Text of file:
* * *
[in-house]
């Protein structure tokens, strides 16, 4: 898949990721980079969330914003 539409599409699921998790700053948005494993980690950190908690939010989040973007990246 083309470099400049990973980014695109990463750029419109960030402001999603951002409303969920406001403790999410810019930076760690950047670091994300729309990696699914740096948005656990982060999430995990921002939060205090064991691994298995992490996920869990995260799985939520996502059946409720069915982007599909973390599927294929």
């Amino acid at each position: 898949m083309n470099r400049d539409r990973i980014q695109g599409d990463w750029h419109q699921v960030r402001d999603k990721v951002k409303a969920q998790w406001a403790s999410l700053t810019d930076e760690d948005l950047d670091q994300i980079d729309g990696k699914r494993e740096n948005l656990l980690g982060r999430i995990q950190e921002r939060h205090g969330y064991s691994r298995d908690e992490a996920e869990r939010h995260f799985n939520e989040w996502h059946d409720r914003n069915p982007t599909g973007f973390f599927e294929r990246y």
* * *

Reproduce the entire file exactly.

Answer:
[in-house]
């Protein structure tokens, strides 16, 4: 898949990721980079969330914003 539409599409699921998790700053948005494993980690950190908690939010989040973007990246 083309470099400049990973980014695109990463750029419109960030402001999603951002409303969920406001403790999410810019930076760690950047670091994300729309990696699914740096948005656990982060999430995990921002939060205090064991691994298995992490996920869990995260799985939520996502059946409720069915982007599909973390599927294929």
């Amino acid at each position: 898949m083309n470099r400049d539409r990973i980014q695109g599409d990463w750029h419109q699921v960030r402001d999603k990721v951002k409303a969920q998790w406001a403790s999410l700053t810019d930076e760690d948005l950047d670091q994300i980079d729309g990696k699914r494993e740096n948005l656990l980690g982060r999430i995990q950190e921002r939060h205090g969330y064991s691994r298995d908690e992490a996920e869990r939010h995260f799985n939520e989040w996502h059946d409720r914003n069915p982007t599909g973007f973390f599927e294929r990246y």